What will the neighbors think?


Churches in our parts talk a lot about being “missional.” It’s in our mission statement for the local governing body. The statement’s pretty cool (and how often do you get to say that?). It’s summed up in three easy-to-remember words:

Missional. Pastoral. Prophetic.

Although, I guess the first one trips people up a bit. So, as good Presbyterians, even as we came up with a quick, snappy statement, we’ve also dedicated hours of meetings and workshops to educate people on what it means.

Missional might be a new word among emergent books, or it might just be a new suffix added to an old word. But to sum up all the meetings, it’s the realization than churches can no longer be “attractional” (we needed another neologism to go with missional), sitting in our pews, waiting for people to stream into our sanctuaries, and then quickly closing the door, bunkering down, and figuring out how to arm ourselves against the big bad world outside. It’s the intention for churches to move out in the community, out into the world.

It’s trendy to talk about right now, but we all know that some churches have been doing this for many decades. For instance, my husband, Brian Merritt, pastors a wonderful neighborhood church. Located on a fantastic piece of land, the church is tucked among houses, yet clearly visible from a main street.

Their idea of “neighborhood church” goes far beyond the positioning of the real estate. This small ecumenical congregation was started, not by any denominational entity, but by the community itself. The neighbors wanted their children to go to Sunday school, but their were no Sunday schools available near them. The church formed for the neighborhood kids, and that’s carried on in their DNA for 83 years. Today, that original vision takes the form of a preschool, where children come from all over the neighborhood to play and learn. And they have one of the greatest church playgrounds I’ve ever seen.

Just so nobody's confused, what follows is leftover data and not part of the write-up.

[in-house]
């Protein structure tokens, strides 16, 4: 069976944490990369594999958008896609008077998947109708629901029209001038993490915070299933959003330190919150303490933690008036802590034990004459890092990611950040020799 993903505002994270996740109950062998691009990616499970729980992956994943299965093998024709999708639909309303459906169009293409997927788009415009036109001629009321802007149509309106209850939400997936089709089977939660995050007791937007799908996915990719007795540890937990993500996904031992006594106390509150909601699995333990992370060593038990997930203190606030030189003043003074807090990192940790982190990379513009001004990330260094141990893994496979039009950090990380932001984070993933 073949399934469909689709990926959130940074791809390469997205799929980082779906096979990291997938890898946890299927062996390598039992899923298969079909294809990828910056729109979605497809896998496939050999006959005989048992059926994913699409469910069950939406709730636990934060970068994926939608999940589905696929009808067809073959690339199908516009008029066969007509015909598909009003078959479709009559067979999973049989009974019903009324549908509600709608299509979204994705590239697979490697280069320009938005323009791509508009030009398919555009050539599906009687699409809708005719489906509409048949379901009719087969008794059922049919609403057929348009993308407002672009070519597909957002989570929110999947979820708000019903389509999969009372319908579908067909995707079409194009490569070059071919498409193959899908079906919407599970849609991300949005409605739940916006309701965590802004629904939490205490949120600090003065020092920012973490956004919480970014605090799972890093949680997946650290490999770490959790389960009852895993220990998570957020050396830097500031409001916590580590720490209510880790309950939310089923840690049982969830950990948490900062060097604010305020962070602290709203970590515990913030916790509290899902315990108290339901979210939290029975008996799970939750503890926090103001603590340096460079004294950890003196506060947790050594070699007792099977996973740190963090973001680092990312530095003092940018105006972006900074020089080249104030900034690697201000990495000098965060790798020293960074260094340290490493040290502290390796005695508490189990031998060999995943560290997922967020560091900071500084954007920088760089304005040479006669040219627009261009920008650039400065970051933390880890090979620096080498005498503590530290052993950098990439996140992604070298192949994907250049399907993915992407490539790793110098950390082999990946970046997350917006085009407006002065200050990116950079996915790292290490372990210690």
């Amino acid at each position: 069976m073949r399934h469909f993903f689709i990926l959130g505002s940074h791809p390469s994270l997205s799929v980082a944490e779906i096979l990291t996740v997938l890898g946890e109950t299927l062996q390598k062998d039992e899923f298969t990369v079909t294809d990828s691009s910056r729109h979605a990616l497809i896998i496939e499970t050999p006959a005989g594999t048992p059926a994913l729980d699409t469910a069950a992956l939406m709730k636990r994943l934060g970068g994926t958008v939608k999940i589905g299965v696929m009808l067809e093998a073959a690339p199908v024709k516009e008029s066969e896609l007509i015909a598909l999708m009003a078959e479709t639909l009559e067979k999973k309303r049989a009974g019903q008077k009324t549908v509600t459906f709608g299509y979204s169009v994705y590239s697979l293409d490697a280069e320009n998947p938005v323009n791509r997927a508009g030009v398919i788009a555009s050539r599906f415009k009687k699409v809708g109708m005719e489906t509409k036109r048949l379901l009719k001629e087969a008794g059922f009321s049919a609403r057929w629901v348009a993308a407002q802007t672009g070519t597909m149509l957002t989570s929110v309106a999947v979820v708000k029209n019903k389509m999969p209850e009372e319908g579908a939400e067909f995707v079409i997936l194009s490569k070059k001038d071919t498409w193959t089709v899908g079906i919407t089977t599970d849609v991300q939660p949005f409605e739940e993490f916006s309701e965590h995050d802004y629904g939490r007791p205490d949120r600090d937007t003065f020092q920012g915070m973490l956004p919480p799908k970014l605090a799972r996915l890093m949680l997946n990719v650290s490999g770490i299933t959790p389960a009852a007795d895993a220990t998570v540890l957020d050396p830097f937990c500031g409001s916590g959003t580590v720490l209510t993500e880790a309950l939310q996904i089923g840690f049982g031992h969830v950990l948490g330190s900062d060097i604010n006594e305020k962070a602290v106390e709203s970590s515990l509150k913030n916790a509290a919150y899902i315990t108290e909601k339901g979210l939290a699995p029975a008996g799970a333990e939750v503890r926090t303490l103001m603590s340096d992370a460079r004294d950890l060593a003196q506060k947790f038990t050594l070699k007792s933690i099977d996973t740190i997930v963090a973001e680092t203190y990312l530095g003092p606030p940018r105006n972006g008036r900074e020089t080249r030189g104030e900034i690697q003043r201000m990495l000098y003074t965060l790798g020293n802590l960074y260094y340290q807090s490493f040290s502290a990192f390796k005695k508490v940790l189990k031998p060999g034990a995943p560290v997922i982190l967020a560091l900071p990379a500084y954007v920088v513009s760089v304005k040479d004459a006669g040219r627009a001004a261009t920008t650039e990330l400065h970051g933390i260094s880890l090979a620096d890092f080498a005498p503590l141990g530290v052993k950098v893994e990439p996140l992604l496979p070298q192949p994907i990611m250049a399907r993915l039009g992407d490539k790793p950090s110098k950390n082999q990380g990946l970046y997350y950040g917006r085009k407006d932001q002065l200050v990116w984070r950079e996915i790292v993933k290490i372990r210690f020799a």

The Palisades neighborhood’s not just any neighborhood. They have many very distinguished residents. And so there are certain churches where you can go to see certain people, if you know what I mean. Palisades Community Church is not one of those churches. They are a wonderful mix of the ordinary and interesting.

There’s the man who kept the White House running from Eisenhower to Reagan. There’s the woman who designed ballet costumes and often ended up doing Baryshnikov’s laundry. There’s the woman who worked in the White House’s historical society. Each person has a story. And Brian happily listens to them all.

But here’s the compelling thing. Brian doesn’t just see himself as the pastor of that church. He understands himself to be the pastor of an entire neighborhood. He drops by the local salon to check on the colorist and stylist. He tends to the needs of the preschool parents, never missing an opportunity to talk with them. On Monday mornings, he spends hours in the kitchen baking homemade bread for every new resident. On Tuesday, he walks the neighborhood to deliver the goods. Their biggest church event is the biggest neighborhood event: the Fourth of July Parade.

Every time they make a decision about how to spend their time, energy, or capital, they wonder, “What will the neighbors think? How can we help the community?” As a result, everyone in the neighborhood knows Palisades Community Church.

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